The report recommends immediate changes to give the Capitol Police chief more authority, to provide better planning and equipment for law enforcement and to streamline intelligence gathering among federal agencies.

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Deputies who killed man had body cams, couldn’t use them

WASHINGTON — The two sheriff’s deputies who shot and killed a Black man while assigned to a U.S. Marshals Service fugitive task force had been told they could not use their body-worn cameras, despite a change in Justice Department policy to allow cameras months before the shooting.

The shooting of Winston Boogie Smith Jr. last week has sparked nights of protests in Minneapolis — a city still reeling from the death of George Floyd at the hands of police — and is raising questions about the implementation of a Justice Department policy change that shifted away from its longstanding rule prohibiting the tool.

Last October, the Justice Department formalized a new policy to allow local officers to wear body cameras during joint operations, reversing a policy that had strained its relationship with some law enforcement agencies. They sent guidance out to all U.S. Marshals across the country and opened an office dedicated to supporting the effort. The issue had previously hit such a boiling point that Atlanta’s police chief had withdrawn city police officers from federal task forces over the issue.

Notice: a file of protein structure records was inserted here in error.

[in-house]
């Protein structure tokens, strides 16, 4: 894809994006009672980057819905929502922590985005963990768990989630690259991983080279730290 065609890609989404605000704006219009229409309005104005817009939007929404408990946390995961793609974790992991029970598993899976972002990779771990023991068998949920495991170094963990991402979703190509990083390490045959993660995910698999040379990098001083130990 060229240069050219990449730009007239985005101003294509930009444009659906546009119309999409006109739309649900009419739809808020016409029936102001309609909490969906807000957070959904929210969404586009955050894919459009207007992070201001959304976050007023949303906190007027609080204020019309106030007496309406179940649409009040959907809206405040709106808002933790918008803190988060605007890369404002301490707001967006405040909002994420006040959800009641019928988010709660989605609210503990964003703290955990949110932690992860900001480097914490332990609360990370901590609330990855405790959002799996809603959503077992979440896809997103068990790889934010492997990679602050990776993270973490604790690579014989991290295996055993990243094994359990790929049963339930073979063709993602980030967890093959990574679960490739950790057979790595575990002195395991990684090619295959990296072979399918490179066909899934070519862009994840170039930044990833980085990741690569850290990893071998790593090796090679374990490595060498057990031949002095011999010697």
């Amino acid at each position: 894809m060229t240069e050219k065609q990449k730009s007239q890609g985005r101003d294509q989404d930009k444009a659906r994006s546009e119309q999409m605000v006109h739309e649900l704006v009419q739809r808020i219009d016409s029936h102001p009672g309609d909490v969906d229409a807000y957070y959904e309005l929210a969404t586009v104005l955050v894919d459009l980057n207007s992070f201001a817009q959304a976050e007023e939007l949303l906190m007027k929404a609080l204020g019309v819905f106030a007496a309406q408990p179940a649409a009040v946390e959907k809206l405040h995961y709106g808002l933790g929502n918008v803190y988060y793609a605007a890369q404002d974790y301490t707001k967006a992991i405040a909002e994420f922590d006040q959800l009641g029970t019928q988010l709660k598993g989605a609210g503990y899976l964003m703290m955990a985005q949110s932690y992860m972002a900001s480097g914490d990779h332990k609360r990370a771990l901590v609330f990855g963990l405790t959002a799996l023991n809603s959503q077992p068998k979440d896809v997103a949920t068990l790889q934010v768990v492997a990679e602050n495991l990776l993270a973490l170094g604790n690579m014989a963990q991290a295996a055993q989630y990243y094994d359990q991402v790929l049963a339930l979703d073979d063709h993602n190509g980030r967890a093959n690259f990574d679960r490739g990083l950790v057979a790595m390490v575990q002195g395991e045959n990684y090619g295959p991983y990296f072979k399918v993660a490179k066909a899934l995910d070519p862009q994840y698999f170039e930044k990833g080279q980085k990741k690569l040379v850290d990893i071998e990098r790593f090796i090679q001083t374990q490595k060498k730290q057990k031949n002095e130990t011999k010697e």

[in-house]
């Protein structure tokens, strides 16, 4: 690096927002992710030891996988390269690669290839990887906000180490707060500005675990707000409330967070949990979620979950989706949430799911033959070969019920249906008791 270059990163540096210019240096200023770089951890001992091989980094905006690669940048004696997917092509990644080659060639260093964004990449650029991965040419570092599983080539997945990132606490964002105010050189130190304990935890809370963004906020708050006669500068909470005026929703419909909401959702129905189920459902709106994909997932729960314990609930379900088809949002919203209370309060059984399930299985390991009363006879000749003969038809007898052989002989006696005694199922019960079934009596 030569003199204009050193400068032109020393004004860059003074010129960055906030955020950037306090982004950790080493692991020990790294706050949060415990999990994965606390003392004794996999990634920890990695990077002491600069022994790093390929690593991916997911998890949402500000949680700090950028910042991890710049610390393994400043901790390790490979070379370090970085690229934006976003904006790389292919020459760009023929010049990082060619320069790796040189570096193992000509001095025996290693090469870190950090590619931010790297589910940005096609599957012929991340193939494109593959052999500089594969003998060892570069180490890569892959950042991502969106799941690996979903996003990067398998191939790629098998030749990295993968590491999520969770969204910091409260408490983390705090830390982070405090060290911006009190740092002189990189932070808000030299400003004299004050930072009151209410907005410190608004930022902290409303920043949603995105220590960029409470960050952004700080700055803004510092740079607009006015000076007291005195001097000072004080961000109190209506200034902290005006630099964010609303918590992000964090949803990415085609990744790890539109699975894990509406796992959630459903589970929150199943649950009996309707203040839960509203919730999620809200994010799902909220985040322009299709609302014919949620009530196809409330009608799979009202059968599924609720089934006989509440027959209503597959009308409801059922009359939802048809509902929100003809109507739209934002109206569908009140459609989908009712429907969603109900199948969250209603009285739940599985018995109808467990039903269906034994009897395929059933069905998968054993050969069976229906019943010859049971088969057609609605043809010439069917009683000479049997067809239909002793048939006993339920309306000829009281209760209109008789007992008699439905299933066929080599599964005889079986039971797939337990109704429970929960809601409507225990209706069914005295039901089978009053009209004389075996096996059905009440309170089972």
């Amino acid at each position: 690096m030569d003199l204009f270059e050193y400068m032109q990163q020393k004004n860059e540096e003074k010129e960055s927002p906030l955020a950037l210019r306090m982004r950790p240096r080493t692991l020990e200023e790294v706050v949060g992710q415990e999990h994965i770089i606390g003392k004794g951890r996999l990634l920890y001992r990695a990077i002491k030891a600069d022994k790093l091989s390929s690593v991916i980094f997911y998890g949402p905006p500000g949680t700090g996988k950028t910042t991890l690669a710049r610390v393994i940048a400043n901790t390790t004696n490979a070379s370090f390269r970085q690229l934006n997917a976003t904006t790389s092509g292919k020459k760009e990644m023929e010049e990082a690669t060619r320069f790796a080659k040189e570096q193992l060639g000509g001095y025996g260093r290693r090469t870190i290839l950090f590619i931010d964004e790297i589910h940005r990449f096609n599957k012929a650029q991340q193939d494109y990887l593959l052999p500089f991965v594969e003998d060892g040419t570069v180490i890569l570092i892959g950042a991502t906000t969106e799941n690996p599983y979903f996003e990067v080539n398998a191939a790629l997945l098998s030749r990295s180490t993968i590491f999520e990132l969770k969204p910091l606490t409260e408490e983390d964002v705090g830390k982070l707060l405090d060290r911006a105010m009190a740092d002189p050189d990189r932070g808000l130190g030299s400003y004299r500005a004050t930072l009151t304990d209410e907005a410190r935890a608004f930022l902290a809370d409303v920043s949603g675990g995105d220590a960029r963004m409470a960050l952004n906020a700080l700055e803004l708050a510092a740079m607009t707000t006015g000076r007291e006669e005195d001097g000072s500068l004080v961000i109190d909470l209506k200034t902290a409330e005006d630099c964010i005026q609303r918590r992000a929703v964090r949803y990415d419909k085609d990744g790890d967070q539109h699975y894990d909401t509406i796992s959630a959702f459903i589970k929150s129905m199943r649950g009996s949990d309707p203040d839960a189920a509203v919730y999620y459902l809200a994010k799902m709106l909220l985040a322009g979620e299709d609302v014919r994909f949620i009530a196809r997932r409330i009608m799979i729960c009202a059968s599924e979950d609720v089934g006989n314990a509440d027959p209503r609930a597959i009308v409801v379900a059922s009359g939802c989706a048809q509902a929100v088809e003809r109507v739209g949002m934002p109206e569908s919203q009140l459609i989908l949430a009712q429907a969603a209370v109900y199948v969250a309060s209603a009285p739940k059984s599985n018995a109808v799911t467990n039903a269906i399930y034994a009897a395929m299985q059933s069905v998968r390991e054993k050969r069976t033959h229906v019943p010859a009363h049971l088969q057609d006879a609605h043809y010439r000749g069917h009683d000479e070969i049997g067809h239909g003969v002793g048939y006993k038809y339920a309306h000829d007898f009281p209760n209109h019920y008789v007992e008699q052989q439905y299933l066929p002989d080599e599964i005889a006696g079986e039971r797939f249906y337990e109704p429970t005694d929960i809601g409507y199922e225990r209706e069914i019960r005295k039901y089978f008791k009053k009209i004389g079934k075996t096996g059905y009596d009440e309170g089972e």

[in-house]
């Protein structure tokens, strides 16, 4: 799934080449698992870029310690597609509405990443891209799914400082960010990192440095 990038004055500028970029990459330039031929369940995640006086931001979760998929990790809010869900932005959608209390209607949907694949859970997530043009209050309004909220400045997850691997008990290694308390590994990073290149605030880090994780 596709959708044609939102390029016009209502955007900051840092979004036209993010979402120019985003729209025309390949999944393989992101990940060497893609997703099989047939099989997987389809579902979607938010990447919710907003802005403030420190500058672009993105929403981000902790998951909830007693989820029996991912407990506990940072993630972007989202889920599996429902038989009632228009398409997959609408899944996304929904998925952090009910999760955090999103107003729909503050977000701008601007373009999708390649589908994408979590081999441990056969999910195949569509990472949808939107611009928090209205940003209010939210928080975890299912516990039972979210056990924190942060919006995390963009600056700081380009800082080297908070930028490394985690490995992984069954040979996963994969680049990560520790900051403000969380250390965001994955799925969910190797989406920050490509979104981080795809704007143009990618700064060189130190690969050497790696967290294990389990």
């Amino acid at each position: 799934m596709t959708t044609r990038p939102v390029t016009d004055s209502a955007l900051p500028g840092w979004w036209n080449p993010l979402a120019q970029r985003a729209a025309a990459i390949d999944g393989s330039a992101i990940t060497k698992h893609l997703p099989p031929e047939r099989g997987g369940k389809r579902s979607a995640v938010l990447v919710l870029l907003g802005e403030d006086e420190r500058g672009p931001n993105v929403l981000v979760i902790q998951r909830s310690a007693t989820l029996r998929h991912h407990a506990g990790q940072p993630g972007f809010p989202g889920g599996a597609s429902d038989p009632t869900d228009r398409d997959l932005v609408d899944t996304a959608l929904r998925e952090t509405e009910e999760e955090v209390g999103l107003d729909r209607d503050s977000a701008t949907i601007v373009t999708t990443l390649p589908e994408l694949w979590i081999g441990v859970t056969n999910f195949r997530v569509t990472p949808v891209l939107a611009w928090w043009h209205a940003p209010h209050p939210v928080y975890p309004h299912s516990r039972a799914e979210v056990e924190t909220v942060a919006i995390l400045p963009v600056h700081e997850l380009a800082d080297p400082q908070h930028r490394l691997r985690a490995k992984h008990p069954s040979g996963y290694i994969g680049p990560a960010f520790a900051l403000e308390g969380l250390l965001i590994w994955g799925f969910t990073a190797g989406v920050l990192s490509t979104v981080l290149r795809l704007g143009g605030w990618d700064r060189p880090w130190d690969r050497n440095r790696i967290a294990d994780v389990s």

In February, the Marshals Service, which has a network of fugitive task forces nationwide with local law enforcement, sent guidance to state and local officials about how they could equip their officers with cameras and the necessary paperwork allowing the footage, according to a Justice Department official who was not authorized to speak publicly and spoke to the AP on condition of anonymity. The process, though, can take months to train officers on federal policy and because of the variety of cameras used by police departments in the U.S. and the complexity of data collection.

In Minnesota, federal officials began in February contacting agencies that had already dropped out of the task force over the issue to try to bring them back aboard, the Justice Department official said. Some agencies said they were still told cameras weren’t allowed, or they weren’t made aware of the complex legal process required to actually allow task force officers to wear the cameras. Under the new rule, local law enforcement agencies could equip their officers with body cameras, though they need to sign an amendment to the legal paperwork between the agency and the Marshals Service.

Senate passes bill to boost US tech industry, counter rivals